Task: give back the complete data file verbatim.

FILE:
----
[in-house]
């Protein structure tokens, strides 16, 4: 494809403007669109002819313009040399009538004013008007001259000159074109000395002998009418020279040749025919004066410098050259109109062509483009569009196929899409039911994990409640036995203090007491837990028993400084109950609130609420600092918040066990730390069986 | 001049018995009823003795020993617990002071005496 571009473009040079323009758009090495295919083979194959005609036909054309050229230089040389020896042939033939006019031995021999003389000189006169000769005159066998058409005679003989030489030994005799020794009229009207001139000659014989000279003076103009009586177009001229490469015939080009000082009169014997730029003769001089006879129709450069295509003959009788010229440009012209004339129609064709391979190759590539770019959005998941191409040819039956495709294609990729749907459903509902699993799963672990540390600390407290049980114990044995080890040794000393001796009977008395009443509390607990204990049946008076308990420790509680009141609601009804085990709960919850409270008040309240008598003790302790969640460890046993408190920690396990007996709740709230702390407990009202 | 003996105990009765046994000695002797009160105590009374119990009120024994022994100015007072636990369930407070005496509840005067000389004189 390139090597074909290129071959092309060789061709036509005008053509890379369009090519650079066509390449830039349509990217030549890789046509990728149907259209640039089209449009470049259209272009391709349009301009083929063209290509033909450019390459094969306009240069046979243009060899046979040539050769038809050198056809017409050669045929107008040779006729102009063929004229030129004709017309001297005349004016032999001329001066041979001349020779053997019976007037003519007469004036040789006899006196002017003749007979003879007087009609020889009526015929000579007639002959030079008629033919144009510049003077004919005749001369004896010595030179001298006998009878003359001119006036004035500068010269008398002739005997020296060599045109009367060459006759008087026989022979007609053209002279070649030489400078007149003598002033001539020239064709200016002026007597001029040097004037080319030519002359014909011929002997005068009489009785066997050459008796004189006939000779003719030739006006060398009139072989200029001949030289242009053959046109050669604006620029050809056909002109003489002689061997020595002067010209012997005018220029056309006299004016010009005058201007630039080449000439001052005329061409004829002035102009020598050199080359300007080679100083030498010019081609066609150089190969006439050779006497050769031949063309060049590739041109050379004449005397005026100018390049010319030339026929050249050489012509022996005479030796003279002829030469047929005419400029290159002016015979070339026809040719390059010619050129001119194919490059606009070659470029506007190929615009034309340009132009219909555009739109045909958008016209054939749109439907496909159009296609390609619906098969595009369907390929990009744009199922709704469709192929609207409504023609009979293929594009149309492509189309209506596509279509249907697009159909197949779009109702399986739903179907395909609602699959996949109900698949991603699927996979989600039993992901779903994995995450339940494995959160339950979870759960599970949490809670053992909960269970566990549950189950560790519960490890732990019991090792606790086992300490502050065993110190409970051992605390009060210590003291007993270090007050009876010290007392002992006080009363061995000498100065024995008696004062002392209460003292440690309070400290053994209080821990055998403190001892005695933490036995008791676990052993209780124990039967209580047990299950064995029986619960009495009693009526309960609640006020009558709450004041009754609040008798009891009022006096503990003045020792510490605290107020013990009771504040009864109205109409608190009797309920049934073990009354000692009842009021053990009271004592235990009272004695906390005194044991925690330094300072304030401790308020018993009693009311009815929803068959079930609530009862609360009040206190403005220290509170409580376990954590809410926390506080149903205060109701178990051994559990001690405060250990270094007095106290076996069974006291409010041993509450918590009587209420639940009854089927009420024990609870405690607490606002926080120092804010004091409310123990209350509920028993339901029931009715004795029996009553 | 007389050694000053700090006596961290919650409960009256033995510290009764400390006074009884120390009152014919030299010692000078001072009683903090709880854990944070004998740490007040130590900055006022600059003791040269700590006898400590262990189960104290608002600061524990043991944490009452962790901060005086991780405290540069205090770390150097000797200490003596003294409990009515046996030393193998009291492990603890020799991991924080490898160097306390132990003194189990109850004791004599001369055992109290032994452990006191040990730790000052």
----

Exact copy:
[in-house]
């Protein structure tokens, strides 16, 4: 494809403007669109002819313009040399009538004013008007001259000159074109000395002998009418020279040749025919004066410098050259109109062509483009569009196929899409039911994990409640036995203090007491837990028993400084109950609130609420600092918040066990730390069986 | 001049018995009823003795020993617990002071005496 571009473009040079323009758009090495295919083979194959005609036909054309050229230089040389020896042939033939006019031995021999003389000189006169000769005159066998058409005679003989030489030994005799020794009229009207001139000659014989000279003076103009009586177009001229490469015939080009000082009169014997730029003769001089006879129709450069295509003959009788010229440009012209004339129609064709391979190759590539770019959005998941191409040819039956495709294609990729749907459903509902699993799963672990540390600390407290049980114990044995080890040794000393001796009977008395009443509390607990204990049946008076308990420790509680009141609601009804085990709960919850409270008040309240008598003790302790969640460890046993408190920690396990007996709740709230702390407990009202 | 003996105990009765046994000695002797009160105590009374119990009120024994022994100015007072636990369930407070005496509840005067000389004189 390139090597074909290129071959092309060789061709036509005008053509890379369009090519650079066509390449830039349509990217030549890789046509990728149907259209640039089209449009470049259209272009391709349009301009083929063209290509033909450019390459094969306009240069046979243009060899046979040539050769038809050198056809017409050669045929107008040779006729102009063929004229030129004709017309001297005349004016032999001329001066041979001349020779053997019976007037003519007469004036040789006899006196002017003749007979003879007087009609020889009526015929000579007639002959030079008629033919144009510049003077004919005749001369004896010595030179001298006998009878003359001119006036004035500068010269008398002739005997020296060599045109009367060459006759008087026989022979007609053209002279070649030489400078007149003598002033001539020239064709200016002026007597001029040097004037080319030519002359014909011929002997005068009489009785066997050459008796004189006939000779003719030739006006060398009139072989200029001949030289242009053959046109050669604006620029050809056909002109003489002689061997020595002067010209012997005018220029056309006299004016010009005058201007630039080449000439001052005329061409004829002035102009020598050199080359300007080679100083030498010019081609066609150089190969006439050779006497050769031949063309060049590739041109050379004449005397005026100018390049010319030339026929050249050489012509022996005479030796003279002829030469047929005419400029290159002016015979070339026809040719390059010619050129001119194919490059606009070659470029506007190929615009034309340009132009219909555009739109045909958008016209054939749109439907496909159009296609390609619906098969595009369907390929990009744009199922709704469709192929609207409504023609009979293929594009149309492509189309209506596509279509249907697009159909197949779009109702399986739903179907395909609602699959996949109900698949991603699927996979989600039993992901779903994995995450339940494995959160339950979870759960599970949490809670053992909960269970566990549950189950560790519960490890732990019991090792606790086992300490502050065993110190409970051992605390009060210590003291007993270090007050009876010290007392002992006080009363061995000498100065024995008696004062002392209460003292440690309070400290053994209080821990055998403190001892005695933490036995008791676990052993209780124990039967209580047990299950064995029986619960009495009693009526309960609640006020009558709450004041009754609040008798009891009022006096503990003045020792510490605290107020013990009771504040009864109205109409608190009797309920049934073990009354000692009842009021053990009271004592235990009272004695906390005194044991925690330094300072304030401790308020018993009693009311009815929803068959079930609530009862609360009040206190403005220290509170409580376990954590809410926390506080149903205060109701178990051994559990001690405060250990270094007095106290076996069974006291409010041993509450918590009587209420639940009854089927009420024990609870405690607490606002926080120092804010004091409310123990209350509920028993339901029931009715004795029996009553 | 007389050694000053700090006596961290919650409960009256033995510290009764400390006074009884120390009152014919030299010692000078001072009683903090709880854990944070004998740490007040130590900055006022600059003791040269700590006898400590262990189960104290608002600061524990043991944490009452962790901060005086991780405290540069205090770390150097000797200490003596003294409990009515046996030393193998009291492990603890020799991991924080490898160097306390132990003194189990109850004791004599001369055992109290032994452990006191040990730790000052």